Addiction Awareness Scholarship Campaign 2020 Round 2 - Short Lived High

Name: Willow B...
From: Tempe, Arizona
School: Arizona State University
Votes: 0 Addiction Awareness Scholarship Campaign 2020 Round 2 - Short Lived High

Short Lived High

Willow Benton

Arizona State University

8/19/20

Short Lived High

Addiction, it is something I know a little too well. Ever since I was young my dad has been an addict and my mom has been a drug and alcohol abuse counselor, and coordinator I have seen the ups and downs of addiction and the tolls it takes on different people, as well as how common it is now in 2020.

When I was young, I saw my dad as a hero. I never saw the slurred words, the falling into bushes, the people in and out of the house. Even when he was drunk or high, I just saw my dad. It wasn’t until I was in middle school that I realized my dad was an addict. I thought it was pretty ironic because my mom worked in the drug and alcohol abuse counseling world. She tried to shield us from a lot of his downs. The most prominent memory I have is coming home after school and my dad sitting on the couch. I did not know then, but he was already drunk. He told us he was going out with friends and he would be back later. As he kissed us goodbye and told us he loved us, I couldn’t help but think something was off. That night around 2A.M my mom woke all the kids up and told us to get in the car and that we had to go pick up my dad. I didn’t realize he still was not home. As we approached the back alley a couple blocks from the bar, I saw my dad with no shirt on, yelling at what his “friends” had done. Now my dad is no small man, he stands at 6’3, 285 pounds and he is very much a fighter, but he was drunk and stumbling. At that moment I saw what my dad was, an addict.

Now and days the access to drugs and alcohol is at an all time high. The consequences that come with these decisions are also just as high. My dad had lost his jobs, lost money, lost his freedom due to DUI’s and lastly lost his family for a while. The constant “norm” now for the younger generation is to do drugs to be “cool” or “popular”. That if you don’t go to parties and drink, that somehow makes you uncool. We have to stop looking at it that way. As with a lot of people my age, I used to think that I couldn’t have fun without drinking, but who created that rule? The nation as a whole turn to drugs and alcohol to numb the pain of a sore part of their lives which aids into addiction. We must educate instead of portraying the life of drugs and alcohol as only a fun party time.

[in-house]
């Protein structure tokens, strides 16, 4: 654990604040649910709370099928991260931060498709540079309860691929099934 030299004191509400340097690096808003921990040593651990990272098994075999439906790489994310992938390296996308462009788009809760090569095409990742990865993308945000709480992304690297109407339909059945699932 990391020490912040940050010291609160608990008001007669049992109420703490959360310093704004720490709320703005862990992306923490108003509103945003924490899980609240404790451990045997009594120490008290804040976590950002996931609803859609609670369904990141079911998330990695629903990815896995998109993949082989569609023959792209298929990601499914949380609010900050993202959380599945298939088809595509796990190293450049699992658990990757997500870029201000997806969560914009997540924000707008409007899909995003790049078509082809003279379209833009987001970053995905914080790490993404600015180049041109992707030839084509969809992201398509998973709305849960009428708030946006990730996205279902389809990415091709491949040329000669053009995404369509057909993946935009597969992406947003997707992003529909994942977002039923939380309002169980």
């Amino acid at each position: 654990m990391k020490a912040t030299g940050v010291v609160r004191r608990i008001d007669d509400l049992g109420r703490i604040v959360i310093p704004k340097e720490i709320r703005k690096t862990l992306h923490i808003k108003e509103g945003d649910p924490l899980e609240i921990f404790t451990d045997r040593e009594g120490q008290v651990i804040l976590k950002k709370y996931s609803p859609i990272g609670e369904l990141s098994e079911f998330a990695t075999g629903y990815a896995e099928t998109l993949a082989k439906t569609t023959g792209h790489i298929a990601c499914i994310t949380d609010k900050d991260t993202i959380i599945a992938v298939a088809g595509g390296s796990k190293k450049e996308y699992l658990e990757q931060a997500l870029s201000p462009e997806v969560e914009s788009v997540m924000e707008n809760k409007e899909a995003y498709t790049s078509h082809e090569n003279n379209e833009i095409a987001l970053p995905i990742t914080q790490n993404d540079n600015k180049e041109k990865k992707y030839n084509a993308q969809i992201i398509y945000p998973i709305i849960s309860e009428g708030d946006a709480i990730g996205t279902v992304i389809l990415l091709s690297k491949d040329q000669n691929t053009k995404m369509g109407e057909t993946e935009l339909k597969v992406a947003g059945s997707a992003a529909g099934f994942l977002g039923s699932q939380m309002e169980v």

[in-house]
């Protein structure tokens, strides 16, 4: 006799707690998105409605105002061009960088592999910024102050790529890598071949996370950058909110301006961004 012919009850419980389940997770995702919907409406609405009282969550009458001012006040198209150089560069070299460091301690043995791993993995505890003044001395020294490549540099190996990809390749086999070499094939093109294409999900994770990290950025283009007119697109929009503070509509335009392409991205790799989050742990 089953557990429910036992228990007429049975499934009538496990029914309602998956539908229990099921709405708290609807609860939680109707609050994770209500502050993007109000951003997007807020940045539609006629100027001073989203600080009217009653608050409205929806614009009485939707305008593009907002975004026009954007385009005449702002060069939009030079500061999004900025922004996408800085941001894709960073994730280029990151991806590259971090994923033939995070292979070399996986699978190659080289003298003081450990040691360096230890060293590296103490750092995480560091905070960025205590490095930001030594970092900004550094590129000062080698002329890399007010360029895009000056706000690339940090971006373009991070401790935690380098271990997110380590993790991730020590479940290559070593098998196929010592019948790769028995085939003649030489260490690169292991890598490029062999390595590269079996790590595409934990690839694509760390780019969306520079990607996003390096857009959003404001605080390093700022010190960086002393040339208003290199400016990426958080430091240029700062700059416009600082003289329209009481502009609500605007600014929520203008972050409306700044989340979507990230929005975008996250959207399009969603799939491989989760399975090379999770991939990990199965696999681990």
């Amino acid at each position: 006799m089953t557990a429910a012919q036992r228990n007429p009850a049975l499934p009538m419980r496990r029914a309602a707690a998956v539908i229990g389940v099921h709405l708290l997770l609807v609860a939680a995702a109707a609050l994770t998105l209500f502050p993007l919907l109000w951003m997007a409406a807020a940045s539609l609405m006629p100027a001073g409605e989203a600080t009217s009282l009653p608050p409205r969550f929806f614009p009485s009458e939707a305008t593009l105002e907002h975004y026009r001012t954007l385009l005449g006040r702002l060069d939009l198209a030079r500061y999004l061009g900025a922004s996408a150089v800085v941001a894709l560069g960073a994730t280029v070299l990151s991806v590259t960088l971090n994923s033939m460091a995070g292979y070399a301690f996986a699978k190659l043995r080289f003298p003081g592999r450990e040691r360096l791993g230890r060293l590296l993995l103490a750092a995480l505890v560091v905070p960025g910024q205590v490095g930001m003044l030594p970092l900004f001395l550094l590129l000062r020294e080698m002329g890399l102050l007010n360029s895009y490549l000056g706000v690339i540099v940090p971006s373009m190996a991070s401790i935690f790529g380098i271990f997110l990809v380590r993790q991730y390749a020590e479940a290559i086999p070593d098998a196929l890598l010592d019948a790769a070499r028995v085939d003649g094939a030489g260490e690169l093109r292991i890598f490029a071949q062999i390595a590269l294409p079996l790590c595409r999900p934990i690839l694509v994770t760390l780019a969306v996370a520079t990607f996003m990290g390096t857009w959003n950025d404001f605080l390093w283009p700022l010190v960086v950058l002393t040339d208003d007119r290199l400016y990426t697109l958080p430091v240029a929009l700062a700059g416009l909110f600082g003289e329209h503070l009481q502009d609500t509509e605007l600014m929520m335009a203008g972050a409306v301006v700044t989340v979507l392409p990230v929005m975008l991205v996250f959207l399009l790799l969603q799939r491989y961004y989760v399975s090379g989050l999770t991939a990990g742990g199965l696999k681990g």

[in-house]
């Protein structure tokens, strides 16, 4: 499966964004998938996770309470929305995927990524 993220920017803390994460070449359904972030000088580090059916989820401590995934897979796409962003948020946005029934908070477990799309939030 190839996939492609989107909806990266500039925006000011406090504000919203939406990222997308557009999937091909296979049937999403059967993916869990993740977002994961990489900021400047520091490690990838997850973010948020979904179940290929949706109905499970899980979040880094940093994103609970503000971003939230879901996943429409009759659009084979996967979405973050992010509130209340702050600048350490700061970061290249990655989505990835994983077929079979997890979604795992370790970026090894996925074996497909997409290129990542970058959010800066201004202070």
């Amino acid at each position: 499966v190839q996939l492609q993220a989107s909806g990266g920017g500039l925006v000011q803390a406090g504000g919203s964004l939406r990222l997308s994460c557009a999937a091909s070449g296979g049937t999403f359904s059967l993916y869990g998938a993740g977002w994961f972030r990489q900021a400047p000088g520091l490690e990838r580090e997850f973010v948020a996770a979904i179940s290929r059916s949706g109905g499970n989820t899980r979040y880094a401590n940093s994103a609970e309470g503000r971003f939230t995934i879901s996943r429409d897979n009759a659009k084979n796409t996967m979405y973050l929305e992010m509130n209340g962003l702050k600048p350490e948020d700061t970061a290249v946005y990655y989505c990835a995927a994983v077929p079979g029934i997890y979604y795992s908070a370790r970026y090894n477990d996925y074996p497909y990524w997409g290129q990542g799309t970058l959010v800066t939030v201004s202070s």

Drugs are harder to know what you are actually doing or getting when you try a new drug. I had a friend in Highschool, she was the captain of the varsity soccer team, a 4.0 student and had just gotten a scholarship to college. It was becoming more and more popular to go to raves. As many people know raves are a perfect marketer for pills such as molly and ecstasy. Many do not know that these pills can often times be laced with other drugs such as speed. She went to the rave with her boyfriend, never knowing that that may be the last time anybody would see her. Her first time popping a pill was her last. She died that day trying her first pill. The consequences of these choices are deadly.

We as a nation must educate at a younger age and show the bad, not only the party life that goes with drugs and alcohol. That one hit, or one sip could turn into a life-long addiction and poor choices. Addiction doesn’t just affect the one addict, it affects their family, their friends, and their loved ones. We as a nation have to stop putting the stigma on addiction. We need to be more compassionate and understand addiction. It is not just a simple choice of whether to stop or not. It is not just an easy thing to switch off. Often times addicts need help, and also many suffer from different mental illnesses as well.

Addiction is a scary road. You never know what way is up or which way is down. You sometimes want to try and help yourself, but you don’t know how. My dad was lucky enough to want to eventually get out. At 48, he was dealing with the repercussions of his actions. He is now 2 years sober and I could not be prouder. It is not ever over for an addict. They deal with the temptation daily. Especially alcohol being so accessible, it is a hard time. He now knows his triggers and knows when to say something is bothering him. He now understands that he may want that beer or shot that second when he has anxiety or stress but by taking that sip he will only be on a short lived high and he will have to come back and deal with that issue as soon as he is sober again.


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Addiction Awareness Scholarship Campaign 2020 Round 2 - Short Lived High
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